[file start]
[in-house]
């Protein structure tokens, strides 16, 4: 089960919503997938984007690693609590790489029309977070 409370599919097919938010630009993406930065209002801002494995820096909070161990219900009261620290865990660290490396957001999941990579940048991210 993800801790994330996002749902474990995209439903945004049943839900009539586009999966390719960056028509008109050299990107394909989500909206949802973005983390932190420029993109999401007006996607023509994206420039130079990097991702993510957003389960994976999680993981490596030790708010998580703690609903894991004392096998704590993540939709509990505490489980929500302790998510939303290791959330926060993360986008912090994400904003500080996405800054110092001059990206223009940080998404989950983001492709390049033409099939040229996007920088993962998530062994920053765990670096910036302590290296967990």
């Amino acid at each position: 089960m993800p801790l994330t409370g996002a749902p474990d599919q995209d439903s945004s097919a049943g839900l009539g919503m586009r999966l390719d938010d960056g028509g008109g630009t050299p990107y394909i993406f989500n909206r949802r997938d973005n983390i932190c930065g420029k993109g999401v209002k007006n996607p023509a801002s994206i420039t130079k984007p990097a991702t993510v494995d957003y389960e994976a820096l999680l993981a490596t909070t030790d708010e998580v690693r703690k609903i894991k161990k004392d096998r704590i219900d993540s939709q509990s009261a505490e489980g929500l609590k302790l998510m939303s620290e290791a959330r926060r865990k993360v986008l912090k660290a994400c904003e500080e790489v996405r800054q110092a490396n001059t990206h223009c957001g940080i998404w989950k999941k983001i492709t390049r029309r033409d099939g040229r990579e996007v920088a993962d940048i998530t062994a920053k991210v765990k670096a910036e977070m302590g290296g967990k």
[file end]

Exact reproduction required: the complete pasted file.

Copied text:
[in-house]
């Protein structure tokens, strides 16, 4: 089960919503997938984007690693609590790489029309977070 409370599919097919938010630009993406930065209002801002494995820096909070161990219900009261620290865990660290490396957001999941990579940048991210 993800801790994330996002749902474990995209439903945004049943839900009539586009999966390719960056028509008109050299990107394909989500909206949802973005983390932190420029993109999401007006996607023509994206420039130079990097991702993510957003389960994976999680993981490596030790708010998580703690609903894991004392096998704590993540939709509990505490489980929500302790998510939303290791959330926060993360986008912090994400904003500080996405800054110092001059990206223009940080998404989950983001492709390049033409099939040229996007920088993962998530062994920053765990670096910036302590290296967990």
């Amino acid at each position: 089960m993800p801790l994330t409370g996002a749902p474990d599919q995209d439903s945004s097919a049943g839900l009539g919503m586009r999966l390719d938010d960056g028509g008109g630009t050299p990107y394909i993406f989500n909206r949802r997938d973005n983390i932190c930065g420029k993109g999401v209002k007006n996607p023509a801002s994206i420039t130079k984007p990097a991702t993510v494995d957003y389960e994976a820096l999680l993981a490596t909070t030790d708010e998580v690693r703690k609903i894991k161990k004392d096998r704590i219900d993540s939709q509990s009261a505490e489980g929500l609590k302790l998510m939303s620290e290791a959330r926060r865990k993360v986008l912090k660290a994400c904003e500080e790489v996405r800054q110092a490396n001059t990206h223009c957001g940080i998404w989950k999941k983001i492709t390049r029309r033409d099939g040229r990579e996007v920088a993962d940048i998530t062994a920053k991210v765990k670096a910036e977070m302590g290296g967990k």